On today’s date in 1755, “Montezuma,” an opera by the German Baroque composer Carl Heinrich Graun, had its premiere performance at the Berlin Court Opera of Frederick II, King of Prussia. Frederick himself supervised the rehearsals, which isn’t all that surprising, since he had drafted the opera’s libretto.
Despite his well-deserved reputation as a military leader, Frederick the Great was also a talented musician and composer. As a young prince he had tried to run away from home to pursue a musical career. His royal father was not amused. Heads rolled – one of them belonging to Frederick’s favorite music teacher – and thereafter Frederick focused on his military studies until he could ascend the throne. As King, Frederick built an opera house in Berlin and called some of Europe’s finest composers to his court – but also transformed Prussia into the military superpower of Europe.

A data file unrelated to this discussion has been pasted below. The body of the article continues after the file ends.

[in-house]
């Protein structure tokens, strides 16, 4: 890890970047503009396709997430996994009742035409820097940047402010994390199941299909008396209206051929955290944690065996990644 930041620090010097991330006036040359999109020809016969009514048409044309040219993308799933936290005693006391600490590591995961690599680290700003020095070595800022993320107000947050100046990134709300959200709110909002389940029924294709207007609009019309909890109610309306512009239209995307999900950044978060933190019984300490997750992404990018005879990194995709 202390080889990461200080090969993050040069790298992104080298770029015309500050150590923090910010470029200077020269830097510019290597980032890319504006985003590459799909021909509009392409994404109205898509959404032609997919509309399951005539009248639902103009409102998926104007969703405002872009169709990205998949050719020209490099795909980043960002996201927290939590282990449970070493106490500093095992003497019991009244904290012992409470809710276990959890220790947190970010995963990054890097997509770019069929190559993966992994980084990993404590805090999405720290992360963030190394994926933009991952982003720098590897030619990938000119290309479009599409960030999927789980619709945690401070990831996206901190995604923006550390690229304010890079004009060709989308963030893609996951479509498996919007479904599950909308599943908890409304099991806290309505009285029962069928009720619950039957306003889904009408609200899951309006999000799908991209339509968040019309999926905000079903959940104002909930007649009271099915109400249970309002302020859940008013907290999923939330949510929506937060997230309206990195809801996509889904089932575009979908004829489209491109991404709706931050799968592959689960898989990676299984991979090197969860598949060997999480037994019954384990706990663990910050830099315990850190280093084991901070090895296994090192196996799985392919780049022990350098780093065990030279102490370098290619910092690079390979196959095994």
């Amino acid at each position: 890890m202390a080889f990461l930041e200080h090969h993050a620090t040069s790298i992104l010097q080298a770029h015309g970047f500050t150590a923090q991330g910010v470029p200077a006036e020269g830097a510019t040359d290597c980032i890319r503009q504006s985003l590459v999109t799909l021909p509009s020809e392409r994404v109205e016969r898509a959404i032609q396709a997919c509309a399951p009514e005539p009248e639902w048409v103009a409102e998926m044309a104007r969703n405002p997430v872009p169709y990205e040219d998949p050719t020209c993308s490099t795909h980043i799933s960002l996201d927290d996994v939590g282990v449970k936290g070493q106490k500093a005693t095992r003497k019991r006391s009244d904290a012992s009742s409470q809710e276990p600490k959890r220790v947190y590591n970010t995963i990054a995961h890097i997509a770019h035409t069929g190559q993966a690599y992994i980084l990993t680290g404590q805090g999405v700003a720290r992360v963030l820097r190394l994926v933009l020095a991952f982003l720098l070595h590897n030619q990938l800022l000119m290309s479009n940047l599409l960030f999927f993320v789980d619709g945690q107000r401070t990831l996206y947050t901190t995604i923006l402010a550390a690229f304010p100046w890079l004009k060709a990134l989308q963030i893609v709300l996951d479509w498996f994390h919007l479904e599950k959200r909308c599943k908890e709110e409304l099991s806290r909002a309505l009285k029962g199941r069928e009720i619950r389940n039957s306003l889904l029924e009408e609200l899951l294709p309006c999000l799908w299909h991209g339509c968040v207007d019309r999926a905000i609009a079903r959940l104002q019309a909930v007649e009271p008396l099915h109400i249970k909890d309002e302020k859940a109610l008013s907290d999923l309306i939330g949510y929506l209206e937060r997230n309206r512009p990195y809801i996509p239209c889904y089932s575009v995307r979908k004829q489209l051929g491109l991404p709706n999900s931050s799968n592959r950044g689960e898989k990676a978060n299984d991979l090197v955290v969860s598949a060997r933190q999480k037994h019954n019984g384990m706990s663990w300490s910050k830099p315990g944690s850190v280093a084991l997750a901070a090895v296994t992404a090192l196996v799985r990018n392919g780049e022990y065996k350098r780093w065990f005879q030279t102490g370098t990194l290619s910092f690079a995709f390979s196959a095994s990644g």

Some speculate that Frederick’s choice of Montezuma as an opera subject might be psychologically revealing. Perhaps Frederick saw the artistic, peace-loving, passive side of his nature in the tragic Mexican King Montezuma, and his aggressive, military side in the Spanish invader, Cortez.
As Freud might have said a century or so later: “Very interesting…”
Music Played in Today's Program
Carl Heinrich Graun (1703 – 1759)Montezuma OvertureGerman Chamber Academy;Johannes Gortizki, cond.Capriccio 60032
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